A high-tech look into how nitrogen interacts with organic matter and
decomposing crop residues in submerged soils may have confirmed the
cause of a potentially serious problem facing Asia's rice farmers.
Growers of lowland rice (Oryza sativa) have described significant
declines in yield after several years of intensive cropping. Opinions
vary, but researchers have eyed a decrease in availability of soil organic
nitrogena key crop nutrientas a cause.
Annual cultivation of two or three rice crops in flooded lowland soils,
a technique used for about one-fourth of global rice production, has
been used in Asia's rice industry for more than three decades. "It's
a practice that will expand as Asian populations continue to increase,"
says soil scientist Dan Olk. He works in the Soil and Water Quality
Research Unit of ARS's National
Soil Tilth Laboratory in Ames, Iowa.
Olk and Iowa State University scientists examined the nitrogen-availability
theory through nuclear magnetic resonance (NMR) spectroscopy, which
allows detailed examinations of complex molecules made up of different
elements, such as nitrogen, carbon, and oxygen. This technology has
made possible, for the first time, direct viewing of soil nitrogen's
They found that in oxygen-free environments such as flooded rice paddies,
nitrogen bonds strongly with soil organic matterthe dark-colored,
tough material remaining after crop straw and roots and manure added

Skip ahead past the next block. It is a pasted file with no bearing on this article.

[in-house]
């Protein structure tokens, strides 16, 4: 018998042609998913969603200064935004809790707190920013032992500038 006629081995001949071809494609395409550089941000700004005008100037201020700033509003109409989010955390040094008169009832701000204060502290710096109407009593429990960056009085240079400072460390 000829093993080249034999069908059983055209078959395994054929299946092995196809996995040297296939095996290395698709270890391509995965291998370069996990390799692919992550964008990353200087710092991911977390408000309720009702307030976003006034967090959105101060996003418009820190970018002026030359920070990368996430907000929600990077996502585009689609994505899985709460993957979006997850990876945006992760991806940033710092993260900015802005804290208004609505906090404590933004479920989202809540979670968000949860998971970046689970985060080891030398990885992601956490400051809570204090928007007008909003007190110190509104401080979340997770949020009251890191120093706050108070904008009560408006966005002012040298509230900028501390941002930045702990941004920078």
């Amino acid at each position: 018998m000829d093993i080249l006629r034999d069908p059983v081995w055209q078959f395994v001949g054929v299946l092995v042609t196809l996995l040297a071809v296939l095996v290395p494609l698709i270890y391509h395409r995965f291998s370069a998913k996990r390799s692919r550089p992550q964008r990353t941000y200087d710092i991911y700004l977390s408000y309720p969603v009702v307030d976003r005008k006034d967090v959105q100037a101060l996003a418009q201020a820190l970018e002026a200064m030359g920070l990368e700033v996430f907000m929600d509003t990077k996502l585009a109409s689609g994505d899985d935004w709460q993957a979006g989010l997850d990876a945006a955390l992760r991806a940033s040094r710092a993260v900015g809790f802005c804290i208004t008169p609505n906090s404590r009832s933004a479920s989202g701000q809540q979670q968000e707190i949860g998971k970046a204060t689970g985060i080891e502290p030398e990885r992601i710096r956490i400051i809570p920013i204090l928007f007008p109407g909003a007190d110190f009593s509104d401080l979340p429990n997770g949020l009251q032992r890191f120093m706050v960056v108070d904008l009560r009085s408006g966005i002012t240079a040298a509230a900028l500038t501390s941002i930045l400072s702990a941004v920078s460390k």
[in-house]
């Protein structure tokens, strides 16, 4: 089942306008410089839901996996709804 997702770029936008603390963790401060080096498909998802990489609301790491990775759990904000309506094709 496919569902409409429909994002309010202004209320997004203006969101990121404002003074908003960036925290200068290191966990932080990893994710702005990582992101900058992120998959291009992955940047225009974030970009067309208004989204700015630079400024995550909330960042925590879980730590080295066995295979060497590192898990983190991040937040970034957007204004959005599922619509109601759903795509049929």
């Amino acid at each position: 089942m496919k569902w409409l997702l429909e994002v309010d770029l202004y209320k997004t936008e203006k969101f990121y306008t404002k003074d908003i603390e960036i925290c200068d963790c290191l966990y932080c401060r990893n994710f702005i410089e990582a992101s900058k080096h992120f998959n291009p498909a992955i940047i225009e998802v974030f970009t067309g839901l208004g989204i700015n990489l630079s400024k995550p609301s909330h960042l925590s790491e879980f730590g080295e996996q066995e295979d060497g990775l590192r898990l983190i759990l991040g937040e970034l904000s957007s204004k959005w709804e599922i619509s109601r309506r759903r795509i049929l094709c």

to soil have finished initial decomposition. The result is unusually
stable forms of nitrogen that aren't readily available to the growing
Nitrogen Bonds to Chemical Structures
Tests conducted on a continually submerged, triple-cropped soil revealed
thatinstead of being taken up by rice plantssignificant
amounts of organic nitrogen form bonds, through shared electrons, to
chemical structures known as aromatic rings.
NMR spectroscopy, which provides atomic resolution images of biological
molecules such as proteins and nucleic acids, showed these aromatic
rings were made of lignin derivatives that are abundant in rice soils.
Lignin forms plants' woody tissues, giving them strength.
Olk says the research "provides unique and strong evidence supporting
the role of nitrogen deprivation in yield decline."
Olk and his university collaborators, staff scientist Jingdong Mao
and professor Klaus Schmidt-Rohr, examined how this knowledge can be
applied toward identifying and solving the rice-yield decline.
"One solution would be to aerate soil while crop residues are
decomposing," says Olk. "With tropical rice fields, this process
lasts about 6 weeks after plowing or tilling." He says this step
can alter the chemical reactions involved in the conversion of crop
residues into new soil organic matter, allowing more extended nitrogen
release. "This would maintain nitrogen availability to the crop
throughout the growing season."
Making more soil nitrogen available to crops would lessen the need
to apply it as fertilizer, which would also help the environment.By
Agricultural Research Service Information Staff.
This research is part of Soil Resource Management, an ARS National
Program (#202) described on the World Wide Web at www.nps.ars.usda.gov.
Daniel C. Olk is with the USDA-ARS
National Soil Tilth Research Laboratory,
2150 Pammel Dr., Ames, IA 50011; phone (515) 294-8412, fax (515) 294-8125.
"Rice Yield Mystery Solved? Key clues revealed about declines
in Asia" was published in the September
2004 issue of Agricultural Research magazine.